cut, weld, grind Repeat. practice, practice, and more practice is what it takes. I am no professional, but am 100% self taught and now do the majority of welding where i work at even over those school trained to weld. any chance you get, stick metal together, mess with your settings to find what works. The factory chart will get you close, but you need to tune to how you weld and what you weld and what works best for you. There is no such thing as scrap, just practice material.
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Unread 12-18-2014, 01:18 PM   #9
indeepwithajeep
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Thanks for taking the time to reply guys
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Unread 12-18-2014, 06:30 PM   #10
Jim1611
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You're very welcome! I was just welding and had a thought that made me want to mention this on your thread. This is such a simple thing but when I finally got it through my thick head my welds got much better. You have to see what the weld puddle looks like. I know that's simple but for me I overlooked it way too often. One reason was my helmet. It was too hard to see out of. I bought a Miller auto dim one and boy did that help. I also have very good lighting in my shop and that's another big help. Likely you have already figured this out before I mentioned it but if not well I'm glad I did.
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Unread 12-18-2014, 09:19 PM   #11
zarnold
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Here are a couple of tables. I can only recommend the miller. Great table but the most expensive by far.

http://www.harborfreight.com/adjusta...ble-61369.html
http://www.northerntool.com/shop/too...4325_200434325
http://store.cyberweld.com/miar30weta30.html
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Unread 12-20-2014, 09:13 PM   #12
underpowered
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i suggest building your own table. it helps you hone your welding skills while making something usefull and you can build it to your specs. all tables listed above are great for small projects, but when you get to be building larger stuff (bumpers, sliders, other large parts) a much larger table is needed. I built a 4' x 4' table and it is not big enough at times. but i am used to the larger tables we have at work.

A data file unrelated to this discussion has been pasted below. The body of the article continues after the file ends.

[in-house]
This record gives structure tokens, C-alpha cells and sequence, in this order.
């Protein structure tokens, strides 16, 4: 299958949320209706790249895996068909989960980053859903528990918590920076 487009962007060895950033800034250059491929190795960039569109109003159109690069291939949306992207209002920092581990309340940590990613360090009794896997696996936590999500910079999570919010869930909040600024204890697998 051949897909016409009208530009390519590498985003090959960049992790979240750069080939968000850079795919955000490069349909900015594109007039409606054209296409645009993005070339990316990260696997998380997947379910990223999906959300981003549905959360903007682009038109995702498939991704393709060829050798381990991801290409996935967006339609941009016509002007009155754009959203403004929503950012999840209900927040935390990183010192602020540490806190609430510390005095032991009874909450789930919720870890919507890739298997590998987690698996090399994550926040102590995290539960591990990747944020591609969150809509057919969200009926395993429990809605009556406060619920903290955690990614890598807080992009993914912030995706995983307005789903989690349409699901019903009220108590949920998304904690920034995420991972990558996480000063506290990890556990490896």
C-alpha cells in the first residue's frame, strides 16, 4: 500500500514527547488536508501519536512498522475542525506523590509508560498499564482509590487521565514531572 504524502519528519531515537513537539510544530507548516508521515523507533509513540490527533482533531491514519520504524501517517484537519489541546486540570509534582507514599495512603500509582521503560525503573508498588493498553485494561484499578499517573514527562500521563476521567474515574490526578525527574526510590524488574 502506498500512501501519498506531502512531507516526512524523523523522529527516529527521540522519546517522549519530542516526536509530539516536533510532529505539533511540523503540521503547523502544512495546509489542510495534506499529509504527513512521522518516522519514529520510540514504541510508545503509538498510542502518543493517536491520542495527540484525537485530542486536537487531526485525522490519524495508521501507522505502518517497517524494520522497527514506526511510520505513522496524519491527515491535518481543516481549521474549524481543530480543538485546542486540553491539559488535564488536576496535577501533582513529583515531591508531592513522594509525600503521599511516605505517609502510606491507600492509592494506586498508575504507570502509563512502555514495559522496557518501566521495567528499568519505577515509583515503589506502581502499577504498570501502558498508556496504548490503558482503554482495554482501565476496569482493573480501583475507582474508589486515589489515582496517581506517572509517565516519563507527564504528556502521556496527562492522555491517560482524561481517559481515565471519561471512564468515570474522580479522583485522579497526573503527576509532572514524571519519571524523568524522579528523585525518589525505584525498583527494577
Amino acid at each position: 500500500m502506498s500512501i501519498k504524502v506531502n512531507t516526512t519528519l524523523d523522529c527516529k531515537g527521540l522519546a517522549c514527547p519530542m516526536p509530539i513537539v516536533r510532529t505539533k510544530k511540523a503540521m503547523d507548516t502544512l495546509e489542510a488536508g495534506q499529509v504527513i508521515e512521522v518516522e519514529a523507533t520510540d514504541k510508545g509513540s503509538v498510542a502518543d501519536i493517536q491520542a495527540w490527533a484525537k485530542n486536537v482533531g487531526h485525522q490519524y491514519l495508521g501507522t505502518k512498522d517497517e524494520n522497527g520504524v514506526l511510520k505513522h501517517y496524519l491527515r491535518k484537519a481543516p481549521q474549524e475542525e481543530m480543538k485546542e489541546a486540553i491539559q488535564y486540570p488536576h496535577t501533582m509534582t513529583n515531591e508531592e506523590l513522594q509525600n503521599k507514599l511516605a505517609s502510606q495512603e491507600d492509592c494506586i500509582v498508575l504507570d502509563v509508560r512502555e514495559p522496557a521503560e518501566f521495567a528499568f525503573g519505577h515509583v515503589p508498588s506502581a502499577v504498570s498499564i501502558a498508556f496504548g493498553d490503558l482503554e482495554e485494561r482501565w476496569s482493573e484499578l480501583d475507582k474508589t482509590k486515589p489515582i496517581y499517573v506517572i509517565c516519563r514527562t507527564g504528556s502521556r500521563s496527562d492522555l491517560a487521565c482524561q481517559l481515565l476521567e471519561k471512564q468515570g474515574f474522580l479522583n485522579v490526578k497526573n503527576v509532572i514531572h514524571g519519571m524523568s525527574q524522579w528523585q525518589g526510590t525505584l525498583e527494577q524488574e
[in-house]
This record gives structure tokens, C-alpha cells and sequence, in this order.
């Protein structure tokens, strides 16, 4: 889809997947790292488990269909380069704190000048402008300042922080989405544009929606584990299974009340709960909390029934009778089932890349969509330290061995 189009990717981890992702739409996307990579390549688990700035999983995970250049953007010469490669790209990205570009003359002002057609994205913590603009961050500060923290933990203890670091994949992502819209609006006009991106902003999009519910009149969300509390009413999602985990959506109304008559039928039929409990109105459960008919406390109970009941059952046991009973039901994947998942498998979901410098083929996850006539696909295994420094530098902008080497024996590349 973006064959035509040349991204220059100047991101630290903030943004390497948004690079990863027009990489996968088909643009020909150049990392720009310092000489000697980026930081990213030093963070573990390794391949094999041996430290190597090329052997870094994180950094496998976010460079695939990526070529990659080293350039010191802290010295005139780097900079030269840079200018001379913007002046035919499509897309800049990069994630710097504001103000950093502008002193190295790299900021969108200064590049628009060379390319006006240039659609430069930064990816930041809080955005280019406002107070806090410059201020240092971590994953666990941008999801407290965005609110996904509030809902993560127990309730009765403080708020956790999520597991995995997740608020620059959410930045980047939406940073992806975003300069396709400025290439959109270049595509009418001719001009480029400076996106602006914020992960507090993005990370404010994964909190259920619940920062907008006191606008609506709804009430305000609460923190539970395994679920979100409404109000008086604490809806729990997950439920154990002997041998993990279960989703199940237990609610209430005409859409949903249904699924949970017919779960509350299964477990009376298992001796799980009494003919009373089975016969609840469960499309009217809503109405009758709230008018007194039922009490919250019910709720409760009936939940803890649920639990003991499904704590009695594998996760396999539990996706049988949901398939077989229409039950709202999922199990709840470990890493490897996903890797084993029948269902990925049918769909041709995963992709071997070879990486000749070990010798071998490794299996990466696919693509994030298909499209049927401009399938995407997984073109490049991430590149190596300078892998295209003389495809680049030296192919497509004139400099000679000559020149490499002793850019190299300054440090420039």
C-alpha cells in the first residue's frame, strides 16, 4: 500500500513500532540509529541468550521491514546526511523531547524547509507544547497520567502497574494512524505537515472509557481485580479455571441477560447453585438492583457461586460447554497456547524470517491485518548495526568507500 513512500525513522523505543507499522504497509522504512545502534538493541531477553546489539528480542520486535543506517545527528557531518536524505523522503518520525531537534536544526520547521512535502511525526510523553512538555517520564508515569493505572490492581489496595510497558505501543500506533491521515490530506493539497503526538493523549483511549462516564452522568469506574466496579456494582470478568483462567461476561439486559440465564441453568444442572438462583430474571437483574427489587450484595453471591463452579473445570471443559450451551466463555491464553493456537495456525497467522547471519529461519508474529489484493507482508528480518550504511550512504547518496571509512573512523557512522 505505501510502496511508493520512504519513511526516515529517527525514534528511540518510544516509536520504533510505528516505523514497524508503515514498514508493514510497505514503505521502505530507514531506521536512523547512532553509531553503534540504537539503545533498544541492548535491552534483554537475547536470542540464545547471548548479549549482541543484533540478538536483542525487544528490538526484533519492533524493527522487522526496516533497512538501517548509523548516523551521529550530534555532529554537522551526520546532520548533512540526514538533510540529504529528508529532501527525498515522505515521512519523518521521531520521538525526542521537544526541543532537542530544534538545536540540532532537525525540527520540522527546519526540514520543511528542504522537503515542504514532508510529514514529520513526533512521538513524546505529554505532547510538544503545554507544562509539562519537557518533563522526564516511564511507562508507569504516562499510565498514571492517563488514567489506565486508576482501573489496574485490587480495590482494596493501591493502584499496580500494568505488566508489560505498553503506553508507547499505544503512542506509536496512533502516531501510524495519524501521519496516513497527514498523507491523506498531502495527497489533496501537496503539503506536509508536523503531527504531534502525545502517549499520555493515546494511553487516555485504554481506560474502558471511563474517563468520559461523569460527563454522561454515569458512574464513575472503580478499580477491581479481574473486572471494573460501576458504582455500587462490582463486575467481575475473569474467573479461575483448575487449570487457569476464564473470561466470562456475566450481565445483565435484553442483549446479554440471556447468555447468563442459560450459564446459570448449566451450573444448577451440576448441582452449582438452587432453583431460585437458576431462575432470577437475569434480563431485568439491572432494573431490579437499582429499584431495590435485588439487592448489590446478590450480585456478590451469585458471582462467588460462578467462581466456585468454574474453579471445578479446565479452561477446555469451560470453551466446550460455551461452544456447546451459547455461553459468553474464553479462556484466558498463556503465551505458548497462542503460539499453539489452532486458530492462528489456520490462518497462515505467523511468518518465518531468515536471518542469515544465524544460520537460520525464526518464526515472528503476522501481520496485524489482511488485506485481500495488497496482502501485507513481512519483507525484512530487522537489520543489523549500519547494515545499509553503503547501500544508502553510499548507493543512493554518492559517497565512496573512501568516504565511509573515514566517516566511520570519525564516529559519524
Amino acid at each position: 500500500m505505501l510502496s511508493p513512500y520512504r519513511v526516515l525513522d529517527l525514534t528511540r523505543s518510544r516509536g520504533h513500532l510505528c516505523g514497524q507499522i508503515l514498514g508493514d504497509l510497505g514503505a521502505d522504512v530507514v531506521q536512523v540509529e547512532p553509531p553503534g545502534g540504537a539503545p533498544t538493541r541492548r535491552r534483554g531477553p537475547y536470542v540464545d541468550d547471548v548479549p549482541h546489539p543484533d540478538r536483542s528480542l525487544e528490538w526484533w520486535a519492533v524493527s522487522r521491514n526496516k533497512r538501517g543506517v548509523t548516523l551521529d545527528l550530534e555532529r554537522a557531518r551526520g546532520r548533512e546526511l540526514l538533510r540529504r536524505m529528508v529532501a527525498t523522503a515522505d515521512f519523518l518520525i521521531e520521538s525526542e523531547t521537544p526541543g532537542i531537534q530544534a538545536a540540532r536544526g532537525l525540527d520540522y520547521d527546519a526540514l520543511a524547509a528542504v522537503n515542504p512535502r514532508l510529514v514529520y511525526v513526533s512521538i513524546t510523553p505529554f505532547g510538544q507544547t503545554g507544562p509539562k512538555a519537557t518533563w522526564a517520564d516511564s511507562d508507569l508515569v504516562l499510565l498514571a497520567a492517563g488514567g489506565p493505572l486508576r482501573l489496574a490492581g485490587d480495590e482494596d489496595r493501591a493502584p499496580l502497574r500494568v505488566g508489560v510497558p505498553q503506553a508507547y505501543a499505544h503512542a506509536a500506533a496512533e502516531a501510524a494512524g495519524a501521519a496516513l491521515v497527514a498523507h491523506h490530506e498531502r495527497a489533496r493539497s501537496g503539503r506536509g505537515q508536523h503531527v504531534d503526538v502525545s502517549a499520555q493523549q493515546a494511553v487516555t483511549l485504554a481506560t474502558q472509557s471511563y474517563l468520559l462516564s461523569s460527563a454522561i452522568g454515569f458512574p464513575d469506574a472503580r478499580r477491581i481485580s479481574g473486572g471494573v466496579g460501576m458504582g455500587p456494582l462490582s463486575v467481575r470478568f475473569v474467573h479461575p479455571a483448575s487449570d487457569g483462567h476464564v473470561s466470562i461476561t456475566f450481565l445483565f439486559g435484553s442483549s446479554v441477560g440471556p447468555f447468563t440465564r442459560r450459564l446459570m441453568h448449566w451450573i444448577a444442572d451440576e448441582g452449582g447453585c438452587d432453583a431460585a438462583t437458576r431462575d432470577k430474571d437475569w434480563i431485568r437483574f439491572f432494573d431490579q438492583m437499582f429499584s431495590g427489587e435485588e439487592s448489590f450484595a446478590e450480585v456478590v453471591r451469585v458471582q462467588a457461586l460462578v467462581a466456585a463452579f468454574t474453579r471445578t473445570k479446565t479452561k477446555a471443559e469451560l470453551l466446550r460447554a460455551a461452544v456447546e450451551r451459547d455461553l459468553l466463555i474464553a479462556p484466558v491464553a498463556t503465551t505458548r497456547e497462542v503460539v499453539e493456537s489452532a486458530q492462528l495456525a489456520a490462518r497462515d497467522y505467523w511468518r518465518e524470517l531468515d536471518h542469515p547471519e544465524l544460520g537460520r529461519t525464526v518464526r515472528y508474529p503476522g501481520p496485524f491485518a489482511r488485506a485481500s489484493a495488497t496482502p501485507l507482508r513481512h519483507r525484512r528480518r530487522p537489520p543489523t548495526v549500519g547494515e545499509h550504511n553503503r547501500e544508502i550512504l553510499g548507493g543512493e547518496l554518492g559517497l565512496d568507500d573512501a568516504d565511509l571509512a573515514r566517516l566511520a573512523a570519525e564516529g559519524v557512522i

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Unread 12-22-2014, 01:56 AM   #13
indeepwithajeep
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I have a feeling someone is buying me the harbor freight welding table for Christmas. I've been thinking about welding up a parcel shelf in my jeep with something to keep some 6x9 boxes from moving around.

The brackets didn't come out too bad.. It was a pain to not burn through such thin metal. Especially since they weren't cut at perfect 90's (only a hack saw at my disposable). Beveled what I could since I'd be grinding them down flat.



(I used silicone to keep standing water from accumulating in the bump stop)
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Unread 12-25-2014, 05:29 PM   #14
140mower
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Sounds like you have an angle grinder at your disposal. If so, invest in some cut off wheels for it and you will never look back and the hacksaw will rarely leave the toolbox again.....
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Unread 12-25-2014, 09:47 PM   #15
rixcj
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When welding with flux core wire, you want to drag the gun. If you switch over to solid wire and shielding gas, you can drag or push the gun. I prefer to push, myself.

The wire feed speed controls the amperage. The other setting controls the voltage.

You'll want to set the voltage for the thickness of the steel that you are welding, then adjust the wire feed speed so that you feel that you can handle it while getting good penetration. THIS ALL TAKES PRACTICE!

Like Jim said...don't strive to perfect that stack of dimes weld. That is bad for a lot of reasons. Maintain a nice consistant travel speed, and maybe a little weave as you move along.

Rich